By Kyle Porter | CBS Sports
July 21, 2019
IRELAND (CBS) -- That the final major championship of the decade ended in a rout was a bummer for those of us who wanted mayhem, but it no doubt went exactly as 2019 Open champion Shane Lowry hoped it would go. Lowry, an Irishman who grew up not too far from Royal Portrush, shot an under-fire 1-over 72 to finish at 15 under and win the 148th Open Championship by six over Tommy Fleetwood in Northern Ireland, which hosted this major for the first time in 68 years.
Lowry actually won the event with a 63 on Saturday and then held on for dear life Sunday as the wind and the field tried their best to blow him out to sea. For a couple of moments, it looked as if that might happen. But it never got serious.
Lowry hit a shaky bullet off the first tee that hooked into the rough and labored for bogey from there. If the man who was up four to start the day was going to be caught, it would be because he fell apart early on. It didn't happen. He rebounded strong by playing the next six holes in 3 under.
Fleetwood, his only serious competition on a blustery Sunday, never could flip him by more than a stroke on a single hole. The first was a good example. Lowry had some distance on his bogey putt, and Fleetwood had a reasonable look at birdie. It seemed as if the middle ground was that Fleetwood would pick up a pair, but he could only get one. It was like that all day.
When the wind and rain started pounding players down the leaderboard as the Lowry-Fleetwood twosome reached the back nine, Lowry stumbled again. He bogeyed three of his first four there, but nobody could mount a charge. The last five groups (not including Lowry) played the course in 41 over. Nobody played it under par. That's obviously problematic when Lowry was hovering around par throughout.
"I did quite well, to be honest," Holmes said after the round. "I got off to a very shaky start, but the crowd were just unbelievable. I didn't feel great out there. It was probably the most uncomfortable I've ever felt out on the golf course. You're trying to win an open in your home country, and it's just incredibly difficult. ... I kept on telling myself, 'Bogeys are not going to hurt me. Let's just keep the ball in play.'"
It's not as if he couldn't have been swept away, either! Playing in the second-to-last pairing, J.B. Holmes fired a jaw-dropping 14-over 85 in the same weather Lowry played in.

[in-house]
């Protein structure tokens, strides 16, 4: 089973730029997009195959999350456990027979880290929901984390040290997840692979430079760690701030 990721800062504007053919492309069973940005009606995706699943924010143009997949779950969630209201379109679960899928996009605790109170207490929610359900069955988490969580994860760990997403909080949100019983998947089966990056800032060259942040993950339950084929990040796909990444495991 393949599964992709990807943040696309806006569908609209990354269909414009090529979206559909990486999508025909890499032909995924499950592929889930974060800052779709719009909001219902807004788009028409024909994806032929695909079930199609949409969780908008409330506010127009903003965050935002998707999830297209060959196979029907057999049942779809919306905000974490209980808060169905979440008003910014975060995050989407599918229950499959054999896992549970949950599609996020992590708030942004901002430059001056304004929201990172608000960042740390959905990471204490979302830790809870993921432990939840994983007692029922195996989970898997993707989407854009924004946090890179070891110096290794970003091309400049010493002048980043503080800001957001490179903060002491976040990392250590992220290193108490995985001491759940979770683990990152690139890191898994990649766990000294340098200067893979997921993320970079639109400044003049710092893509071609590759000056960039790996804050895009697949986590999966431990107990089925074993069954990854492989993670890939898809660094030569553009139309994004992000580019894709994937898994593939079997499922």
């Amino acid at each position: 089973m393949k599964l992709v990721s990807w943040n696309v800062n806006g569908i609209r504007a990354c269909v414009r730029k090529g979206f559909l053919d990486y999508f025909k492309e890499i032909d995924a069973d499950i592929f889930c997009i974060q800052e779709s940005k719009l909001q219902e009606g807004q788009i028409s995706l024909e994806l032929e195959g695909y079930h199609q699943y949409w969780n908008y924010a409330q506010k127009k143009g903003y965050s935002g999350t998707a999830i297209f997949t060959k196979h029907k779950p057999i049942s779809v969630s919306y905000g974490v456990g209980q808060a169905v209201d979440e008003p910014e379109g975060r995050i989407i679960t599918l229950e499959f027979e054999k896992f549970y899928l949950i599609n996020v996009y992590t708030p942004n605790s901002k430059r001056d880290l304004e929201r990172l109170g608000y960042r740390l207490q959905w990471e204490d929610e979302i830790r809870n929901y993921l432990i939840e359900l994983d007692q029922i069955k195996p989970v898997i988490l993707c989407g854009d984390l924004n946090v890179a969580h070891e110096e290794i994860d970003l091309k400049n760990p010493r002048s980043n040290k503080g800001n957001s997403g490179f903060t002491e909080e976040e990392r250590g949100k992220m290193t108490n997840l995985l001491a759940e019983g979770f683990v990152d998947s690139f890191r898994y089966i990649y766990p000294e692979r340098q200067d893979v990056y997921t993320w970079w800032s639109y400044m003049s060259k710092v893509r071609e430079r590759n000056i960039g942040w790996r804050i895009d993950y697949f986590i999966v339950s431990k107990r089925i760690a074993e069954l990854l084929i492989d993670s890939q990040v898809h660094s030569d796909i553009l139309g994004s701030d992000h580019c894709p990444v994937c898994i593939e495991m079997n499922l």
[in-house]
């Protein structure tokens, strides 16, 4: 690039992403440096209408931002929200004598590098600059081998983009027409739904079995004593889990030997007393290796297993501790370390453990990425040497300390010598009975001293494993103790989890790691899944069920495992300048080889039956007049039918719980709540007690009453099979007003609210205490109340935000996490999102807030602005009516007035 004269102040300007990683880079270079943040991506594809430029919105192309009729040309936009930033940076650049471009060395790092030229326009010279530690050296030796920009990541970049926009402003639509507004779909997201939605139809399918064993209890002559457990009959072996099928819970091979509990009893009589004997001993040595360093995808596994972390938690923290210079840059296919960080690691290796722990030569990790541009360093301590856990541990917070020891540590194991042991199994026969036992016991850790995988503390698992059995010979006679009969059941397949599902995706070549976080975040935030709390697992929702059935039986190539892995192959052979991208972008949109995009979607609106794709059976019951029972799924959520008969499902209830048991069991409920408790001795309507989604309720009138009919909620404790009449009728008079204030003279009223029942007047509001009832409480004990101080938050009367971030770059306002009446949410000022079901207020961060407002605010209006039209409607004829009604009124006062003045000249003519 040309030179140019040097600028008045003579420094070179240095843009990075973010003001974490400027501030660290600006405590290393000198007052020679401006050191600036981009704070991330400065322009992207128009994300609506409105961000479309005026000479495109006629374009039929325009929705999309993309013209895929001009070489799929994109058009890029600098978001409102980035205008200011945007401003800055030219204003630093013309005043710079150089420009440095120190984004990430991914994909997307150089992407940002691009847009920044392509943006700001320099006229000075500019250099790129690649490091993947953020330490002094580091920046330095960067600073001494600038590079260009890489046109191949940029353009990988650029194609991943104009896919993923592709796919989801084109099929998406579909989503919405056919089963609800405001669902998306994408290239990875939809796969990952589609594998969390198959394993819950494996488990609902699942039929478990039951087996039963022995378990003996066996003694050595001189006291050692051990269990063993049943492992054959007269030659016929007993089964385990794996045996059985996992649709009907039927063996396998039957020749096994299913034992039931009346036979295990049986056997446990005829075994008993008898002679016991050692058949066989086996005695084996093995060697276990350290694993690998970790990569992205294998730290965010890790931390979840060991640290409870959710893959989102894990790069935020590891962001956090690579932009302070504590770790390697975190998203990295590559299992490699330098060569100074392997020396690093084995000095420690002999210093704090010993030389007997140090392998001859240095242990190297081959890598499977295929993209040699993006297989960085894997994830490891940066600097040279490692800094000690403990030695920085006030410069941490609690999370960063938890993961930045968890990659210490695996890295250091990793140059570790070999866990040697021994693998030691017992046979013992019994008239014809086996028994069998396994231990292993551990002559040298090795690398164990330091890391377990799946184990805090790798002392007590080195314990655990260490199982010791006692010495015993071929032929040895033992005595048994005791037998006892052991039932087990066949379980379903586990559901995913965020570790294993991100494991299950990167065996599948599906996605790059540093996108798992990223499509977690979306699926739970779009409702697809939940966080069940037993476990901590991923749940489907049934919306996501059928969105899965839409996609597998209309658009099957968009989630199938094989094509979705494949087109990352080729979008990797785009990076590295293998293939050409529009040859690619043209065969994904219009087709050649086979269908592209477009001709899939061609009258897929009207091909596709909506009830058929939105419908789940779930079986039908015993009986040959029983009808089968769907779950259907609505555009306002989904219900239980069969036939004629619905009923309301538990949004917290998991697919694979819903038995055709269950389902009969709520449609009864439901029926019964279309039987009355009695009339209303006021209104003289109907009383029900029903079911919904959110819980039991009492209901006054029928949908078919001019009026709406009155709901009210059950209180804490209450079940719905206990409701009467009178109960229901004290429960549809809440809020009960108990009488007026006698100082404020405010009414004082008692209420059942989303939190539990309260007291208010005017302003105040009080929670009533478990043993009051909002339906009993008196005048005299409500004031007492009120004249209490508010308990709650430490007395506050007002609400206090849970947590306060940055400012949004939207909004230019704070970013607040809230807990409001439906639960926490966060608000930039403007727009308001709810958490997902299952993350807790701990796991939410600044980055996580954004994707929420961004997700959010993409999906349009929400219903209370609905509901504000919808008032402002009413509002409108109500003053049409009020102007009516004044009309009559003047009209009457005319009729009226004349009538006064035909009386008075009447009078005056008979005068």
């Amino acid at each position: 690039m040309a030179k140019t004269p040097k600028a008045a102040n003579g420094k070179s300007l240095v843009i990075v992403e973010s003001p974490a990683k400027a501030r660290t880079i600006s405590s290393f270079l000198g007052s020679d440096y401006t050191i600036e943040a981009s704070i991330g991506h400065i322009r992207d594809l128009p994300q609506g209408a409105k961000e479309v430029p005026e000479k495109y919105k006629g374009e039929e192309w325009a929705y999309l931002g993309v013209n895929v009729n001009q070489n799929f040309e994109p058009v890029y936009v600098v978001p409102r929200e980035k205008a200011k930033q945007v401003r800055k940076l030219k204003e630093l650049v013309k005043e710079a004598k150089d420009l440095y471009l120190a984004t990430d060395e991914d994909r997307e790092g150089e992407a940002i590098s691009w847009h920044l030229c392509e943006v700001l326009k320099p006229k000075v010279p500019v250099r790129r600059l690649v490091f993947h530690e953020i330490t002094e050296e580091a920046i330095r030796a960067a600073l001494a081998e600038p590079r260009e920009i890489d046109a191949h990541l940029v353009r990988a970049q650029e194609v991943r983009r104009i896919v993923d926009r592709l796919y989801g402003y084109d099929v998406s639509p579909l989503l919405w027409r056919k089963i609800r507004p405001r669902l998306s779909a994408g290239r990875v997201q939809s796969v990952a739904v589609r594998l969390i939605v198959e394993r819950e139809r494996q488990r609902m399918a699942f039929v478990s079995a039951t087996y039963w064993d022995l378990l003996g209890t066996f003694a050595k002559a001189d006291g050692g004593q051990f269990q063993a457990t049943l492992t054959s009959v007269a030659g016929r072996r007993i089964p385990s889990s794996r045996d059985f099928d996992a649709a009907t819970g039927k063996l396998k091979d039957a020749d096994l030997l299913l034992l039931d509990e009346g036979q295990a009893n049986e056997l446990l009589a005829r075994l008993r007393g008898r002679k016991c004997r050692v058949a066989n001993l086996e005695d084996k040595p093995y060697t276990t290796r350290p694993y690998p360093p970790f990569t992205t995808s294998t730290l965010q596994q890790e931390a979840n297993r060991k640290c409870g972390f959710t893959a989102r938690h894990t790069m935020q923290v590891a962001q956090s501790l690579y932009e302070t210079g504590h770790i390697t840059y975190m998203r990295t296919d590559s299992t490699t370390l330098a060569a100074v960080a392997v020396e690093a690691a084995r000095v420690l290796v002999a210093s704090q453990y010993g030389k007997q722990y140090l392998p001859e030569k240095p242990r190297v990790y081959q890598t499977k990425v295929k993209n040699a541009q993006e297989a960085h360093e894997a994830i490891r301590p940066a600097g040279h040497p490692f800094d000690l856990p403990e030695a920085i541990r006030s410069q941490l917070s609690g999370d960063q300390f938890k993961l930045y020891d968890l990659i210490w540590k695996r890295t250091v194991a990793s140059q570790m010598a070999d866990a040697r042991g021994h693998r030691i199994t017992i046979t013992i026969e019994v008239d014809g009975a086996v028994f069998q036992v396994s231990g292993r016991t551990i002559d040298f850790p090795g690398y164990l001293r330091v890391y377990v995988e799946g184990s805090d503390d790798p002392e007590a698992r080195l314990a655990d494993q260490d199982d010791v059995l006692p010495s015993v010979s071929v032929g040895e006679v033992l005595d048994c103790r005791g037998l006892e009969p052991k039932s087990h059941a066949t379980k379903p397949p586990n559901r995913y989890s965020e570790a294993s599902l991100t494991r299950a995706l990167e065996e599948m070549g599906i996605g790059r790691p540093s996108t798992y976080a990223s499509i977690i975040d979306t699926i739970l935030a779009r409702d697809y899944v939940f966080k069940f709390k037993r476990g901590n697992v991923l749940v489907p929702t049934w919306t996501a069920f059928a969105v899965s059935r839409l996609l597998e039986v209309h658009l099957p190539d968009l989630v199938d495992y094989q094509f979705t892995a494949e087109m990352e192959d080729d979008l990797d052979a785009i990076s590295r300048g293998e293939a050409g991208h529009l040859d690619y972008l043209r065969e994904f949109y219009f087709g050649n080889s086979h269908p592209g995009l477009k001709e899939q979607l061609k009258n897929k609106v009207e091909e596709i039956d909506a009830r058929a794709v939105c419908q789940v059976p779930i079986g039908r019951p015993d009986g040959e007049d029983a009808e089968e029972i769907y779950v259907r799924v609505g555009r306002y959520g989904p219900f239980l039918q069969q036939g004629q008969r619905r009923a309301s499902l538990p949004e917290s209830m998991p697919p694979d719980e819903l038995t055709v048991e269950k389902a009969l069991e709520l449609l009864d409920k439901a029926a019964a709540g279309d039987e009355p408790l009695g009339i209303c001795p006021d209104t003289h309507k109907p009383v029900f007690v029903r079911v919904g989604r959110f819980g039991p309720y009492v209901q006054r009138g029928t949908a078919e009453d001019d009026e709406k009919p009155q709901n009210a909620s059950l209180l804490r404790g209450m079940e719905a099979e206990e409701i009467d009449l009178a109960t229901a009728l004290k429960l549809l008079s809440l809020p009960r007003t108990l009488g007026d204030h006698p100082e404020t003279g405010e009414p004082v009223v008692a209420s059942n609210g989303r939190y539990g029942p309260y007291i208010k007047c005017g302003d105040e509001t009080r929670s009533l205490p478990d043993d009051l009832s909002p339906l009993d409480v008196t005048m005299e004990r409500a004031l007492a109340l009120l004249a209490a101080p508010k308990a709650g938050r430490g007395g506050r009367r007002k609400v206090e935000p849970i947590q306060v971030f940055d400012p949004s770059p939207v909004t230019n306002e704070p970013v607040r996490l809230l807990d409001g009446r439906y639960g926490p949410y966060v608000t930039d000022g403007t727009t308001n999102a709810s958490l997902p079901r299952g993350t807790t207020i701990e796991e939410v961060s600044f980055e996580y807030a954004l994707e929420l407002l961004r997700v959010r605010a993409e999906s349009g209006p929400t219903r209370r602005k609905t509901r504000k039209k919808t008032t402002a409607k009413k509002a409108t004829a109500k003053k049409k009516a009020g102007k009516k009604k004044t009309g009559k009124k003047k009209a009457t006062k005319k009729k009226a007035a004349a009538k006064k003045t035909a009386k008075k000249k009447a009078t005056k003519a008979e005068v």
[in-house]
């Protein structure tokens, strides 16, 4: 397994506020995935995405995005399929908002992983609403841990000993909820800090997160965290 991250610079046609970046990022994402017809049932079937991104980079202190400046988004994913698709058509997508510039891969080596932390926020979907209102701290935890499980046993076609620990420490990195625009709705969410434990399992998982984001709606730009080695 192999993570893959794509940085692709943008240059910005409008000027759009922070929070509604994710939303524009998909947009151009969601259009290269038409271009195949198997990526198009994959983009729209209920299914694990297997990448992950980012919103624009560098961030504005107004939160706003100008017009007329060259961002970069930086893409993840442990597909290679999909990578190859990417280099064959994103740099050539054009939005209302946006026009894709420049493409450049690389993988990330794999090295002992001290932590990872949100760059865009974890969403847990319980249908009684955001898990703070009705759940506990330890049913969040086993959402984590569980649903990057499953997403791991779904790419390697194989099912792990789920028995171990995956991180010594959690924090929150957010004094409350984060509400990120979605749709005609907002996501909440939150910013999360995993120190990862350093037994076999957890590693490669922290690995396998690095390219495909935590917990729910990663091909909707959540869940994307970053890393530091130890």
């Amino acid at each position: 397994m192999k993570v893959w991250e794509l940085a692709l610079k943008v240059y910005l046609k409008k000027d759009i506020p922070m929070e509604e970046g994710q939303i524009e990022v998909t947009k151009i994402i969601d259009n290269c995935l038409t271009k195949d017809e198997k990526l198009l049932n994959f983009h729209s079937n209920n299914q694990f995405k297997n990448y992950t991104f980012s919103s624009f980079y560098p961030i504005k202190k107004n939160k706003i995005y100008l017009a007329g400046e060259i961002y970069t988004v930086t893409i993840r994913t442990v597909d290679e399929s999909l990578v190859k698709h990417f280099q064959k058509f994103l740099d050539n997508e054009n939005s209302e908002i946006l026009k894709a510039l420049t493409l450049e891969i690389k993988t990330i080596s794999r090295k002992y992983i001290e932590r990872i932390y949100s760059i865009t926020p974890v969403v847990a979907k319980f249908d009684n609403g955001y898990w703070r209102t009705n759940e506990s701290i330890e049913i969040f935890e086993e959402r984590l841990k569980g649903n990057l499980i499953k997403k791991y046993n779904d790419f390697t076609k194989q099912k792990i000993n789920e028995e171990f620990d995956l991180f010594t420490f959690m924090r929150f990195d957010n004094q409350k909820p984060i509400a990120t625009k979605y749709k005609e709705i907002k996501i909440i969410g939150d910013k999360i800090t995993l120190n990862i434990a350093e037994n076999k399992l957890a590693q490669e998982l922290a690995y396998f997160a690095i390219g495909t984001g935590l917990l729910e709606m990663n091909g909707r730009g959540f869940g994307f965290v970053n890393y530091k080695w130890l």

The knockout blow came at No. 15. Lowry made birdie to kick it to 15 under and a six-stroke lead with three to play. It's hard to blow a four-stroke lead in the final round. It's almost impossible to blow a six-stroke lead with three to play.
He parred No. 16 and No. 17, and they sang him home to the 18th. The fifth man from Ireland or Northern Ireland to win The Open -- in its first trip back to the island in seven decades? Even now, even after I watched it happened, it still seems too outlandish to be true.
The Irishman joined Rory McIlroy, Seve Ballesteros, Nick Faldo and Padraig Harrington (a decent foursome!) as winners of both the Irish Open and Open Championship in their careers. The difference is that Lowry won his Irish Open as an amateur back in 2009. He's long touted that day as the best of his golf career. Now it has a rival. Or maybe two rivals.
"To be honest, it's surreal," Lowry said. "I still can't believe it's happening to me. ... I can't believe this is mine. It's just incredible. I've watched Opens since I was a little kid. To be named 'Champion Golfer of the Year,' it's just incredible."
Saturday was a dream. A bogey-free round of 63 that doubled as the second-best score in major championship history. Sunday's round wasn't a dream, but -- if he remembers any of it -- the party on Sunday night will be.
Shane Lowry has won The Open. He won't understand the weight of those words for a long time. As life-changing and special as that Irish Open was 10 years ago, this one engulfs it. He raised his arms as soon as he hit the approach into 18 and let the whole thing wash over him. I can't imagine. I'm not sure he could imagine or if he ever did.
One of the coolest scenes in sport is everyone spilling into the 18th fairway behind the Open champ. This one was incredible. One of their own taking home the Open, and he reveled in every single second. It was the perfect way to end what was yet another remarkable major championship season.